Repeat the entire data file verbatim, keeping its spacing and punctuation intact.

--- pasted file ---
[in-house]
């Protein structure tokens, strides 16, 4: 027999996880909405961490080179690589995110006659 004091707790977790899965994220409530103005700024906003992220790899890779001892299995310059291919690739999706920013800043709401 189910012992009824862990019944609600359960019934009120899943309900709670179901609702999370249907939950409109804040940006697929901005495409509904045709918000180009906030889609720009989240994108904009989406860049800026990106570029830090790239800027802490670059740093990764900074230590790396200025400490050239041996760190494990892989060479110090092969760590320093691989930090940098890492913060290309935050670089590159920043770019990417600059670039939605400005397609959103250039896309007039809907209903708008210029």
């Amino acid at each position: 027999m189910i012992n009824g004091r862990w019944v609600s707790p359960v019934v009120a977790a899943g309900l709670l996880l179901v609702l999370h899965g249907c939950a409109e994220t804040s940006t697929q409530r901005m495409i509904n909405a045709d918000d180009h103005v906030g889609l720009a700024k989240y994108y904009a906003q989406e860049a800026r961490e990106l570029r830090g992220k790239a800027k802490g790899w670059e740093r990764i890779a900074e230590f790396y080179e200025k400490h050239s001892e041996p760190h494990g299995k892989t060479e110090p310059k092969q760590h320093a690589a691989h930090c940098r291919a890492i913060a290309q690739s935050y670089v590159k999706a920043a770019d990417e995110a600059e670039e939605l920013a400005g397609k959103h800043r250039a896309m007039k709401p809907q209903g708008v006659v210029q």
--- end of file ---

[in-house]
């Protein structure tokens, strides 16, 4: 027999996880909405961490080179690589995110006659 004091707790977790899965994220409530103005700024906003992220790899890779001892299995310059291919690739999706920013800043709401 189910012992009824862990019944609600359960019934009120899943309900709670179901609702999370249907939950409109804040940006697929901005495409509904045709918000180009906030889609720009989240994108904009989406860049800026990106570029830090790239800027802490670059740093990764900074230590790396200025400490050239041996760190494990892989060479110090092969760590320093691989930090940098890492913060290309935050670089590159920043770019990417600059670039939605400005397609959103250039896309007039809907209903708008210029």
């Amino acid at each position: 027999m189910i012992n009824g004091r862990w019944v609600s707790p359960v019934v009120a977790a899943g309900l709670l996880l179901v609702l999370h899965g249907c939950a409109e994220t804040s940006t697929q409530r901005m495409i509904n909405a045709d918000d180009h103005v906030g889609l720009a700024k989240y994108y904009a906003q989406e860049a800026r961490e990106l570029r830090g992220k790239a800027k802490g790899w670059e740093r990764i890779a900074e230590f790396y080179e200025k400490h050239s001892e041996p760190h494990g299995k892989t060479e110090p310059k092969q760590h320093a690589a691989h930090c940098r291919a890492i913060a290309q690739s935050y670089v590159k999706a920043a770019d990417e995110a600059e670039e939605l920013a400005g397609k959103h800043r250039a896309m007039k709401p809907q209903g708008v006659v210029q």